oppn parties Omar Abdullah And His Pipe Dreams

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  • Crude prices fall sharply as Saudi Arabia assures normal production in a few weeks. Prices fall by 5.4% to $65.30 per barrel
  • Sensex tumbles 700 points over fears that rising crude prices will deal a body blow to the tottering Indian economy
  • As Rajeev Kumar fails to appear before the CBI despite several notices, the agency forms a special team to locate and apprehend him
  • S Jaishankar says Pakistan is not a normal neighbour and its behaviour is a "set of aberrations"
  • External Affairs Minister S Jaishankar says PoK in Indian territory and the country hopes to have physical jurisdiction over it one day
  • Barasat Sessions court near Kolkata rejects Rajeev Kumar anticipatory bail application citing lack of jurisdiction as the reason
  • PM Modi celebrates his birthday with Narmada aarti and later has lunch with his mother.
  • All 6 Bahujan Samaj Party MLAs merge with the Congress in Rajasthan
  • Bengal CM Mamata Banerjee to meet PM Modi on Wednesday, state issues on the agenda
  • Pakistan to open Kartarpur corridor on Nov 9
  • Rajeev Kumar, ex-police commissioner of Kolkata and wanted for questioning in the Sarada scam does not appear before the CBI despite the state administration requesting him to do so
  • Supreme Court asks the Centre to restore normalcy in J&K but keeping national interest in mind
  • As Trump accepts the invitation to attend a programme in Houston with PM Modi, India rushes to settle trade issues with US
  • After drone attack on Aramco's Suadi Arabia facility, oil prices jump 19% in intra-day trading causing worries for India
  • Imran Khan raises nuclear war bogey again, says if Pakistan loses a conventional war, it might fight till the end with its nuclear arsenal
Sunni Wakf Board and Nirvani Akhara write to the Supreme Court for a negotiated settlement to the Ayodhya dispute
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Omar Abdullah And His Pipe Dreams

By Sunil Garodia

About the Author

Sunil Garodia Editor-in-Chief of indiacommentary.com. Current Affairs analyst and political commentator. Writes for a number of publications.
Omar Abdullah has stirred a controversy by saying that Kashmir had acceded to India “with conditions” and “not for free” and that he would think of reviving the custom of a separate prime minister and president for the state. This comes soon after Mehbooba Mufti’s warning that India’s ties with J&K will be over if Article 370 is scrapped. In order to be one up on each other, both these leaders from Kashmir are trying to outdo each other in making inflammatory statements in this election season.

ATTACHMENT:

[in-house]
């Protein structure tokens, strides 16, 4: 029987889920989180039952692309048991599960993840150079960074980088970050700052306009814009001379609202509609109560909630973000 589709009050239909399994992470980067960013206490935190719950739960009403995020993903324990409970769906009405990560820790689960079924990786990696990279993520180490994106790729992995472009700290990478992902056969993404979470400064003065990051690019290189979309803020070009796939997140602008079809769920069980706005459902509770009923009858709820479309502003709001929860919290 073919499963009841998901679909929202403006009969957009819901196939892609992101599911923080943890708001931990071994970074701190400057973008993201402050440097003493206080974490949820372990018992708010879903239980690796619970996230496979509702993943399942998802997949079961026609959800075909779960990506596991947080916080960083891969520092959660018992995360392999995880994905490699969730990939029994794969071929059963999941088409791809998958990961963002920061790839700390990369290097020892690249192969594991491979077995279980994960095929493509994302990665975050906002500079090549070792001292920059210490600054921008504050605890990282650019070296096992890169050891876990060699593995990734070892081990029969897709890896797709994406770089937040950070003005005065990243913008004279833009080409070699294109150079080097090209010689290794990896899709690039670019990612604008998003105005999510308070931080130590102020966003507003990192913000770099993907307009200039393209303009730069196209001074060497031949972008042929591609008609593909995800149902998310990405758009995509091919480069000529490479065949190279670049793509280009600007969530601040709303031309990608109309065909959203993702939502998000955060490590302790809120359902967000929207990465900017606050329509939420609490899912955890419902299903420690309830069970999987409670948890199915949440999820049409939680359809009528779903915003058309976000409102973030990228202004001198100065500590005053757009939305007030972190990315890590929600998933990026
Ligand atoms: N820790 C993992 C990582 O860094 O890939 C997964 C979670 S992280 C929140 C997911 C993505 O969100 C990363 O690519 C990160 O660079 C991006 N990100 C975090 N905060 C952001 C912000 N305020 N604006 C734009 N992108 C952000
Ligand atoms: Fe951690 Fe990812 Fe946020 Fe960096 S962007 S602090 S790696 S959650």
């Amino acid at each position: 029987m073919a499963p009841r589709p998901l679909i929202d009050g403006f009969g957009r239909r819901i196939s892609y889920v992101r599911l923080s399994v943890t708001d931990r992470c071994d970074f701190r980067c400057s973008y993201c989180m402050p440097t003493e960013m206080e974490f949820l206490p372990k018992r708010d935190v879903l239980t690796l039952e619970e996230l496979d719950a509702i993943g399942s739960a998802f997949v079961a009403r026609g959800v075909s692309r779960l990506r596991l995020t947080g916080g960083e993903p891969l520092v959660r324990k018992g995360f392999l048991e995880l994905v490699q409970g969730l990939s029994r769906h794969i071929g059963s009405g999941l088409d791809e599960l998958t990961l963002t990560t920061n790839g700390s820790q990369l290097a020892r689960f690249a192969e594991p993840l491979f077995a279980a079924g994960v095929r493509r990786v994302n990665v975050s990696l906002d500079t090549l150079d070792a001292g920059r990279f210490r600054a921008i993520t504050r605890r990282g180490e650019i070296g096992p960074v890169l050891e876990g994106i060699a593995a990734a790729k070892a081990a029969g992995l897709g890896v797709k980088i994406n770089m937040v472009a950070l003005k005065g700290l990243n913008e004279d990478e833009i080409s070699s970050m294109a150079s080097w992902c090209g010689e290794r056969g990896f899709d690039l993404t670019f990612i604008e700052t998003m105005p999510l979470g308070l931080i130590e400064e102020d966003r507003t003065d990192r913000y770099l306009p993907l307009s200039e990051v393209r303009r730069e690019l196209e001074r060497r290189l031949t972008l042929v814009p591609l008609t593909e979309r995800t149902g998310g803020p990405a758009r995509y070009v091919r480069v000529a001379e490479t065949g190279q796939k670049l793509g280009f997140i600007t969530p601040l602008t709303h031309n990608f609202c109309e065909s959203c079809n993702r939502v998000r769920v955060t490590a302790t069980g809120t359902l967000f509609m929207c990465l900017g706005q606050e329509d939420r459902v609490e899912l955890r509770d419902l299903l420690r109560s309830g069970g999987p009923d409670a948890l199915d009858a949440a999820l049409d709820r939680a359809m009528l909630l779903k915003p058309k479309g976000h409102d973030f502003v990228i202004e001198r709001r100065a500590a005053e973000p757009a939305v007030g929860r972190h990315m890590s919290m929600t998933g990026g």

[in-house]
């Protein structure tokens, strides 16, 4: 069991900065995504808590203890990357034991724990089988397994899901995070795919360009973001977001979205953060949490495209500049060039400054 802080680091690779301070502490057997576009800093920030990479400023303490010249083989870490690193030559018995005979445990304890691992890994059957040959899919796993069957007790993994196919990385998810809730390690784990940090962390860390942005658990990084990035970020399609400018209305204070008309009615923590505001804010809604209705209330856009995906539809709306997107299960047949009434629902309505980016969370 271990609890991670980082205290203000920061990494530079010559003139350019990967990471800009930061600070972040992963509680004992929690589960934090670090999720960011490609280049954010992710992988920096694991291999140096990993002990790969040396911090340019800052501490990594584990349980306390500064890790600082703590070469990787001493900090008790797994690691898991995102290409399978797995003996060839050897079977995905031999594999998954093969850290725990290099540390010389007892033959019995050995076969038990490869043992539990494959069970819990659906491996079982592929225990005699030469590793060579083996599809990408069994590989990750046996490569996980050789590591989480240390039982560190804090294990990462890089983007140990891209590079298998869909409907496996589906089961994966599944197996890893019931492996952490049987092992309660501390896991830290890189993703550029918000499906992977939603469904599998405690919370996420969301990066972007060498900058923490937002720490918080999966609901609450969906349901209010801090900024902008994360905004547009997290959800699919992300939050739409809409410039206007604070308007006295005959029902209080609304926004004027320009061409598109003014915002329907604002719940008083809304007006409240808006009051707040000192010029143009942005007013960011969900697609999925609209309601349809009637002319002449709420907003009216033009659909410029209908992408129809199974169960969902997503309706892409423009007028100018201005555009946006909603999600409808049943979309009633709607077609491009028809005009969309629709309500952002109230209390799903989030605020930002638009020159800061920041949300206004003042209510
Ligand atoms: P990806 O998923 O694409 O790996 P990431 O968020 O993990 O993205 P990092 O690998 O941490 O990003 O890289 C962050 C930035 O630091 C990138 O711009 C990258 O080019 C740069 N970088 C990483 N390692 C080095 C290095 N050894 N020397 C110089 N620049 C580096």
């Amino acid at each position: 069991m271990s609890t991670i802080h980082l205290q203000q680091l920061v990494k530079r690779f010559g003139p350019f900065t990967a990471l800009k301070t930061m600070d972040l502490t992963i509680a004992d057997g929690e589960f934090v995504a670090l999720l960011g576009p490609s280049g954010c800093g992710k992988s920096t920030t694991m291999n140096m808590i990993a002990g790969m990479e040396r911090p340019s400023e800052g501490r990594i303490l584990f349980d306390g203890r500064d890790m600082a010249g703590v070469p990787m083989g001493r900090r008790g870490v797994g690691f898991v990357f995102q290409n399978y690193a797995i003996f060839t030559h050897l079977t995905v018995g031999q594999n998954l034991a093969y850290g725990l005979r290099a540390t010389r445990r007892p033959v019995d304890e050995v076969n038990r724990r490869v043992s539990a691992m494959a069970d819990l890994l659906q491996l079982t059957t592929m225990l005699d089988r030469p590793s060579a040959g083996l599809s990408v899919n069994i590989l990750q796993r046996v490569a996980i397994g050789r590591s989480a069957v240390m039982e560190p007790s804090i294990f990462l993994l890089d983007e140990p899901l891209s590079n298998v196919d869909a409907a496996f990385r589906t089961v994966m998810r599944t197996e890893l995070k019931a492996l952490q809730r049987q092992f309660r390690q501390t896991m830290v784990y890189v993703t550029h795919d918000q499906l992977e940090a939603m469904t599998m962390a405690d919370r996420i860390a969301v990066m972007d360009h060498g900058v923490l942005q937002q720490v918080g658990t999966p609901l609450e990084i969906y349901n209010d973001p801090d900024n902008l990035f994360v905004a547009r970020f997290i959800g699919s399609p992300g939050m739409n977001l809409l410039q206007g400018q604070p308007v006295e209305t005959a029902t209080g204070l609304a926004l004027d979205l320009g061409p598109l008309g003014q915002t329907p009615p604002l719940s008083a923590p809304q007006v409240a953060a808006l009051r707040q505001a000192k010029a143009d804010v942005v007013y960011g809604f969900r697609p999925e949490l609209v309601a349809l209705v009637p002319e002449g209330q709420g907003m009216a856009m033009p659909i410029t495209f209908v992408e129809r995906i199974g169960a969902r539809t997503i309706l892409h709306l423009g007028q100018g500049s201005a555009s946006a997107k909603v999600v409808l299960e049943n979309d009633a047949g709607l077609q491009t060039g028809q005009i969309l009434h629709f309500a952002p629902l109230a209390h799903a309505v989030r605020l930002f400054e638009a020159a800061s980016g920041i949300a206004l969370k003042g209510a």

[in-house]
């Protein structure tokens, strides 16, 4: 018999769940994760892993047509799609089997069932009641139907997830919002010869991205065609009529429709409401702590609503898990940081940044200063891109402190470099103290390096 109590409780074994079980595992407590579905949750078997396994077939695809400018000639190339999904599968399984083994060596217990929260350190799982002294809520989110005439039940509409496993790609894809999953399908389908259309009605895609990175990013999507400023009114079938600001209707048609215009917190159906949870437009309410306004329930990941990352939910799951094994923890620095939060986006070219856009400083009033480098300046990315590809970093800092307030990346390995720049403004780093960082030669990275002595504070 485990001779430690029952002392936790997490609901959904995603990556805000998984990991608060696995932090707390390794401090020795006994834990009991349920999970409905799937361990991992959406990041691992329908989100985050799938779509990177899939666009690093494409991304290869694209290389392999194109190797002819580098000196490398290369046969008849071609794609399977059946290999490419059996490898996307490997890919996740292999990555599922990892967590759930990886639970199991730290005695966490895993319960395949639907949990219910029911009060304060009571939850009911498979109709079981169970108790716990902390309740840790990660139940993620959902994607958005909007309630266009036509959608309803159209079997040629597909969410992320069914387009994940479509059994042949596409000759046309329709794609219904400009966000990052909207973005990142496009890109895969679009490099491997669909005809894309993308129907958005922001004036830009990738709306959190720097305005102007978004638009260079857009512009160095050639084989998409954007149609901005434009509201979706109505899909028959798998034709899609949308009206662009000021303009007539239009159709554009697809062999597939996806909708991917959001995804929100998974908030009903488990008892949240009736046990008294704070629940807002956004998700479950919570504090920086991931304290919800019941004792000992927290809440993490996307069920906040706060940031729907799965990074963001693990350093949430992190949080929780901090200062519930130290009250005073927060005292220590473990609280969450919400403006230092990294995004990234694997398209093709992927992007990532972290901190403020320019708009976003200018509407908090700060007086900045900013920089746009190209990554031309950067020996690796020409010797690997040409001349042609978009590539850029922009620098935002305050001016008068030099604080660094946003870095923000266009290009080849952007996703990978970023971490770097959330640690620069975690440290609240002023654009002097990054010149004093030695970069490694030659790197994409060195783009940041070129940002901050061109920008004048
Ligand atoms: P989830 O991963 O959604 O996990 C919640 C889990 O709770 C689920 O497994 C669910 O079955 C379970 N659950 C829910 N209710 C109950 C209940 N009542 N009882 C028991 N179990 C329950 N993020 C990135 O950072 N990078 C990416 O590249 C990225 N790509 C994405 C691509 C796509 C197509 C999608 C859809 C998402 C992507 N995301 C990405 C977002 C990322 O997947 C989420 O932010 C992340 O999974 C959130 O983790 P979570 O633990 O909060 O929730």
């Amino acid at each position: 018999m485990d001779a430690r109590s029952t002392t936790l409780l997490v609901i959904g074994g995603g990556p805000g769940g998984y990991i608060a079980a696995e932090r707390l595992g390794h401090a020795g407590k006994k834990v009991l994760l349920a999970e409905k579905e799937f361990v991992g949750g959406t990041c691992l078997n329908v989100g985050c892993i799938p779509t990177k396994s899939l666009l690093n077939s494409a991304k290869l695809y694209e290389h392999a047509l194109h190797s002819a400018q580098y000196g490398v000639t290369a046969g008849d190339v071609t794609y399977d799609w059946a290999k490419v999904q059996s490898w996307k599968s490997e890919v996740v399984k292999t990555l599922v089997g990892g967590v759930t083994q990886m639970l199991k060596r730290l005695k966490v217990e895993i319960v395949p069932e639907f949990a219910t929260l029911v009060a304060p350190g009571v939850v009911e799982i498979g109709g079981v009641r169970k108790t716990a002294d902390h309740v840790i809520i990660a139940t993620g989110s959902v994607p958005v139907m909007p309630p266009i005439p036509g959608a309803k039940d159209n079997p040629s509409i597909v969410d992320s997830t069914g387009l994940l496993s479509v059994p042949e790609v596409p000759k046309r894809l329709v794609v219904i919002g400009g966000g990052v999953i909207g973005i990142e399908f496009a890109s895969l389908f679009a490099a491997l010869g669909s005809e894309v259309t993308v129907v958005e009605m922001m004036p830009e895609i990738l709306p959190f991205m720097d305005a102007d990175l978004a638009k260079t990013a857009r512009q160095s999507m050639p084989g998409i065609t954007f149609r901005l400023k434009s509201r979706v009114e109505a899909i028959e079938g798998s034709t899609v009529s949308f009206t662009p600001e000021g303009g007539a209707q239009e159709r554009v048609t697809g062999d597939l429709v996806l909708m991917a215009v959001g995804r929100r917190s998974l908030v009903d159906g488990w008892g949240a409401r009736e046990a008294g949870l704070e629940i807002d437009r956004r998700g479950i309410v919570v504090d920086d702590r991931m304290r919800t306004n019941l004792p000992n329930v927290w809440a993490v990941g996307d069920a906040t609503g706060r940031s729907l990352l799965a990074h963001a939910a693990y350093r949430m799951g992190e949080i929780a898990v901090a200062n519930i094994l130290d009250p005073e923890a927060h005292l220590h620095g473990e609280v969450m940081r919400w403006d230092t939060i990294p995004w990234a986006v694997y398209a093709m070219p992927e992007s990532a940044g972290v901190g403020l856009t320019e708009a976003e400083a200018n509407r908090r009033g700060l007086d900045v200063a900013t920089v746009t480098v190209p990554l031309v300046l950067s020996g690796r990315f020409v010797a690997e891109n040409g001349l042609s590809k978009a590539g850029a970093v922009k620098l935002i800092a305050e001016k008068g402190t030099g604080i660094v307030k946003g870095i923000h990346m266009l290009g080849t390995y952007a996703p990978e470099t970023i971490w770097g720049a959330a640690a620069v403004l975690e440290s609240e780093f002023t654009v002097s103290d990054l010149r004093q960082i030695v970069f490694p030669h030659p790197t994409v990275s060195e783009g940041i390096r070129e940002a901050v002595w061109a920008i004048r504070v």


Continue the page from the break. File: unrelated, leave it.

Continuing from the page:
No agreement or condition is so sacrosanct that it cannot be debated upon, renegotiated or even scrapped after several decades. Conditions that existed in the period 1947-1950 were not the same that exist today. The agreement that was reached then was based on the viewpoints of Maharaja Hari Singh and the then representatives of the Indian government under the Indian Independence Act, 1947 against the backdrop of an illegal attack on the state by Pashtuns from Waziristan, backed by Pakistan. Today represents new thinking, changed security environment and changed viewpoints.

Politics in the Kashmir valley is largely restricted to local parties trying to maintain their hegemony by perpetuating the special status granted to the state. But 70 years have passed and it is time now to revisit the terms of the accession and debate whether it has been good, both for the state and for India. It is not as if Article 370 or Article 35A is being scrapped summarily. But there should also not be any objection to a wide-ranging debate on the issue. Things change over time, but political parties in Kashmir are not willing to accept this. This attitude has to change.

Further, if Abdullah thinks he can have a separate prime minister and president for the state in the strictest sense, he is living in a fool’s paradise. Even the terms of accession have no such mention. It is just the nomenclature that is different for posts that essentially carry out the duties of a chief minister and a governor. If Abdullah is more comfortable with the Urdu version, he can still call the chief minister Wazir-e-Azam and the governor Sadr-e-Riyaasat. The problem with granting special status to anyone or anything is that over time, self-styled guardians try to widen the meaning of the term and try to appropriate more than is legally due to them. Hence, it is necessary to hold a debate and put things in the correct perspective.